Structure, Architecture and Construction

Where dangerous shoals are located far off a flat sandy beach, the prototypical tall masonry coastal lighthouse is constructed to assist the navigator making a landfall after an ocean crossing. Often these are cylindrical to reduce the effect of wind on a tall structure, such as Cape May Light. Smaller versions of this design are often used as harbor lights to mark the entrance into a harbor, such as New London Harbor Light. Where a tall cliff exists, a smaller structure may be placed on top such as at Horton Point Light. Sometimes, such a location can be too high, for example along the west coast of the United States, where frequent low clouds can obscure the light. In these cases, lighthouses are placed below clifftop to ensure that they can still be seen at the surface during periods of fog or low clouds, as at Point Reyes Lighthouse. Another victim of fog was the Old Point Loma lighthouse, which was replaced in 1891 with a lower lighthouse, New Point Loma lighthouse. As technology advanced, prefabricated skeletal iron or steel structures tended to be used for lighthouses constructed in the 20th century. These often have a narrow cylindrical core surrounded by an open lattice work bracing, such as Finns Point Range Light. Sometimes a lighthouse needs to be constructed in the water itself. Wave-washed lighthouses are masonry structures constructed to withstand water impact, such as Eddystone Lighthouse in Britain and the St. George Reef Light off California. In shallower bays, Screw-pile lighthouse ironwork structures are screwed into the seabed and a low wooden structure is placed above the open framework, such as Thomas Point Shoal Lighthouse. As screw piles can be disrupted by ice, steel caisson type lighthouses such as Orient Point Light are used in cold climates. Orient Long Beach Bar Light (Bug Light) is a blend of a screw pile light that was converted to a caisson light because of the threat of ice damage. In waters too deep for a conventional structure, a lightship might be used instead of a lighthouse, such as the former lightship Columbia. Most of these have now been replaced by fixed light platforms, such as Ambrose Light similar to those used for offshore oil exploration.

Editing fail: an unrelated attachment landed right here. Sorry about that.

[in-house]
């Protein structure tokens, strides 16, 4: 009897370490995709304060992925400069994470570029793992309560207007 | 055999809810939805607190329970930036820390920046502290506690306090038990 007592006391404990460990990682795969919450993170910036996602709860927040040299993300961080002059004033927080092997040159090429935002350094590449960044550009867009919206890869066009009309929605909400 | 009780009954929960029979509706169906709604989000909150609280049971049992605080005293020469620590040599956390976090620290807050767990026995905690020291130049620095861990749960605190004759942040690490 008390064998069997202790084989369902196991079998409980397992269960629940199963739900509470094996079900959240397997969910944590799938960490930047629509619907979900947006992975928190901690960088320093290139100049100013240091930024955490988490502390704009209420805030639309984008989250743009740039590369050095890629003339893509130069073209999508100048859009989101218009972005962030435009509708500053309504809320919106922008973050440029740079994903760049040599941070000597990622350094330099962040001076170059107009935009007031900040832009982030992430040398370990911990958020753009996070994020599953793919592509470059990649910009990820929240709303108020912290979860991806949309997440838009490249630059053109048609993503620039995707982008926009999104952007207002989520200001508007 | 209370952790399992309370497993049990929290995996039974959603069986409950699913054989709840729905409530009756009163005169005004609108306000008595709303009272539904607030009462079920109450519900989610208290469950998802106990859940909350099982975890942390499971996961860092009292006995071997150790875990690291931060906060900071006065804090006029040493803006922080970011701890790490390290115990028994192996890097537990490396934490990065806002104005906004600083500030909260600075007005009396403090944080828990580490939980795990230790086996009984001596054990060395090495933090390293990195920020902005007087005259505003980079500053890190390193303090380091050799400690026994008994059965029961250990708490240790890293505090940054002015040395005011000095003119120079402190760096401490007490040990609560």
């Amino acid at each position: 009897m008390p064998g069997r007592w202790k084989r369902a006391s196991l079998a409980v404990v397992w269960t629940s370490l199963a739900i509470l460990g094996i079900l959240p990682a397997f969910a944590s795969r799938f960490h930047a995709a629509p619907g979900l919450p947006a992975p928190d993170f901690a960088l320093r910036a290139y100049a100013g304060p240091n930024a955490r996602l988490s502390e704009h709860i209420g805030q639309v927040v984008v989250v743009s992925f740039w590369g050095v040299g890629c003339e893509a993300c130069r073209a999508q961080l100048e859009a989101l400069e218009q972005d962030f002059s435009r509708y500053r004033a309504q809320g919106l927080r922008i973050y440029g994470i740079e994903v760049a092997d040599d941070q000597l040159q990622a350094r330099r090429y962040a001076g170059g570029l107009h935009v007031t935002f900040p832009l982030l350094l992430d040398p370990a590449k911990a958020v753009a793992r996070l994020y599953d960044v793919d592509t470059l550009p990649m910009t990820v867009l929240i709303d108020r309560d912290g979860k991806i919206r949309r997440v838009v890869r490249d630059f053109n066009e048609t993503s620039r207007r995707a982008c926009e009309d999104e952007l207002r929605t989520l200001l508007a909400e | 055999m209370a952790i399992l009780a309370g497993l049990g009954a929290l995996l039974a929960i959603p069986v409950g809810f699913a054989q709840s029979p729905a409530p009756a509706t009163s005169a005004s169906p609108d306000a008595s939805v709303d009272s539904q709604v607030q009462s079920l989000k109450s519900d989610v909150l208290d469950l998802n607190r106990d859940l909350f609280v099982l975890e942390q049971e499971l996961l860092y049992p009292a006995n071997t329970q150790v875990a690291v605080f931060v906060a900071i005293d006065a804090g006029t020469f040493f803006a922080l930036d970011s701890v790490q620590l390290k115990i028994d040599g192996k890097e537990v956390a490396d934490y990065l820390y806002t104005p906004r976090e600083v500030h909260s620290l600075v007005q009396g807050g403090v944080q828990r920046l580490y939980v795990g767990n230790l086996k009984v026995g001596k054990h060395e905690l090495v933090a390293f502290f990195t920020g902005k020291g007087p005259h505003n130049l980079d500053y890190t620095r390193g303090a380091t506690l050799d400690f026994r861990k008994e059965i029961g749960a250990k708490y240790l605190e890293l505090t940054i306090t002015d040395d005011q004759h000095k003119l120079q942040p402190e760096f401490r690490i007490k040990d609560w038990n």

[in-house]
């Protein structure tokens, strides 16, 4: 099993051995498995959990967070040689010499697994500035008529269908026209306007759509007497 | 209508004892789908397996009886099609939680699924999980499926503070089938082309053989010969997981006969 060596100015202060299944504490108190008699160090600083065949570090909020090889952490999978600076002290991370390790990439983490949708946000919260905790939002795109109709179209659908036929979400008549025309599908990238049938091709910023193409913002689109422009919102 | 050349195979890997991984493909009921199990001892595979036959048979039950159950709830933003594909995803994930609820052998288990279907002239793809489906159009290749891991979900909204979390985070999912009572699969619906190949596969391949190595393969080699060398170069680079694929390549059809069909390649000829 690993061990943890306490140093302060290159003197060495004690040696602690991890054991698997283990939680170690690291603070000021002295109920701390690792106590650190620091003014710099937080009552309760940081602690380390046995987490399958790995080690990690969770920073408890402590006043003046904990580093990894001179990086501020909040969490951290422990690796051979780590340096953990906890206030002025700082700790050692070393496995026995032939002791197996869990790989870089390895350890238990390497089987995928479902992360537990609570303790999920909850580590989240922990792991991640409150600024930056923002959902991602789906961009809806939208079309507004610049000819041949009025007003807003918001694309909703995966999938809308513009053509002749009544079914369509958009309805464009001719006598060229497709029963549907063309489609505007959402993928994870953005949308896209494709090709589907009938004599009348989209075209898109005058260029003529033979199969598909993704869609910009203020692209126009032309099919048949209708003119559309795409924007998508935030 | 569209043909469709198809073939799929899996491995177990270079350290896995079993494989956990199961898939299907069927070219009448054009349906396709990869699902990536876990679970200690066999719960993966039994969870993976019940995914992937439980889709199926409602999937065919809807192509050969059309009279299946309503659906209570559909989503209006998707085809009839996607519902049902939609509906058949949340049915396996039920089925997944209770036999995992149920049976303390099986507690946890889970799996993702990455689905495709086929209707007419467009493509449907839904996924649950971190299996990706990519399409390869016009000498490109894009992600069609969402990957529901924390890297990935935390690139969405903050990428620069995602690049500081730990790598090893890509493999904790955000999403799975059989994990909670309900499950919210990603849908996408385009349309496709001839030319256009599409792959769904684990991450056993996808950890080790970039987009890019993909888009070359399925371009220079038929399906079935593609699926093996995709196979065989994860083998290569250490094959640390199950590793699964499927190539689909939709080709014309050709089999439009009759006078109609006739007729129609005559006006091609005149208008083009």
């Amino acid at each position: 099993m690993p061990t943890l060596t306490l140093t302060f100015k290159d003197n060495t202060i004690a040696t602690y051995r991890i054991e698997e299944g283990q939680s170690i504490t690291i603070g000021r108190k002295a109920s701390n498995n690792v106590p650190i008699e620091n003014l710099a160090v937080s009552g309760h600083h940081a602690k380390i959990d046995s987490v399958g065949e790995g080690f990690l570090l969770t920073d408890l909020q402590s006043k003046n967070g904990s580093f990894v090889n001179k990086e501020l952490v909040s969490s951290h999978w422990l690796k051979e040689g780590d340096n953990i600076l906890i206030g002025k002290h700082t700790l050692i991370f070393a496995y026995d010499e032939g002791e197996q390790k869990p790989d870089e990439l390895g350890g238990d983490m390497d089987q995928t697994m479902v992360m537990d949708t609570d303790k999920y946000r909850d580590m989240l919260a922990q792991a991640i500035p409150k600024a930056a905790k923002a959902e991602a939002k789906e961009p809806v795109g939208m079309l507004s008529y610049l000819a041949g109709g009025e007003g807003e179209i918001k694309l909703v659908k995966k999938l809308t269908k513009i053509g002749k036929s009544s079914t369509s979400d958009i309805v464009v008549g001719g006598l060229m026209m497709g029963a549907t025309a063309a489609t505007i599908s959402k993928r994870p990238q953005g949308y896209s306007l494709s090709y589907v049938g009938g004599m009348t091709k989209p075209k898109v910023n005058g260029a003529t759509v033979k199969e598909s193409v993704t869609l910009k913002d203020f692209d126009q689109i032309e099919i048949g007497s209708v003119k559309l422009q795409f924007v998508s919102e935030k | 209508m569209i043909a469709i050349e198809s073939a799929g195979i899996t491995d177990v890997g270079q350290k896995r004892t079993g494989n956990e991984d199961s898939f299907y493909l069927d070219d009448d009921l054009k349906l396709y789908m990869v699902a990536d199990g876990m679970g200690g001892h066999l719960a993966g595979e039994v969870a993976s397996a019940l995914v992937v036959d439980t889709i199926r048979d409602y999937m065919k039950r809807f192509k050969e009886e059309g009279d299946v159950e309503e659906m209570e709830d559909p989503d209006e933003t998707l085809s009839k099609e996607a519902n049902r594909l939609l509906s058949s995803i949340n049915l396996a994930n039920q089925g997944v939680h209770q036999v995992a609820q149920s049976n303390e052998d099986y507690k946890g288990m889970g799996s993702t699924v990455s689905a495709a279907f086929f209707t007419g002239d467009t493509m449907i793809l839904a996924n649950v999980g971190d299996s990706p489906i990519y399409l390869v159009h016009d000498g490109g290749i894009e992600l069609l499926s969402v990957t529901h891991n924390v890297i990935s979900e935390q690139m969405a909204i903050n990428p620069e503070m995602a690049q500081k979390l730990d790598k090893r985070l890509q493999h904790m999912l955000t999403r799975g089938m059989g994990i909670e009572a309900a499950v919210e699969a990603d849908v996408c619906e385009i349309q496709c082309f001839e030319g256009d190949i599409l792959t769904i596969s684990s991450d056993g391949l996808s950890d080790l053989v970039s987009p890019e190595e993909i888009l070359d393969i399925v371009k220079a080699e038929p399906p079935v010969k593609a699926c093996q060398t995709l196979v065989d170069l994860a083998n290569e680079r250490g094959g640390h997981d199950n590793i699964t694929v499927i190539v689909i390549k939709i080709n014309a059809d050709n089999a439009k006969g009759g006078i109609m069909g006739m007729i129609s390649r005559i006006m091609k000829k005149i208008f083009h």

Other Considerations

While lighthouse buildings differ depending on the location and purpose, they tend to have several common components:

Read more about the history,development and preservation of Lighthouses:

United States Lighthouse Society

Encyclopedia Brittanica's Complete Guide on Lighthouses

How Lighthouses Changed American History

Lighthouse Digest

Tons of books on everything about Lighthouses from

Preserving Our Lighthouses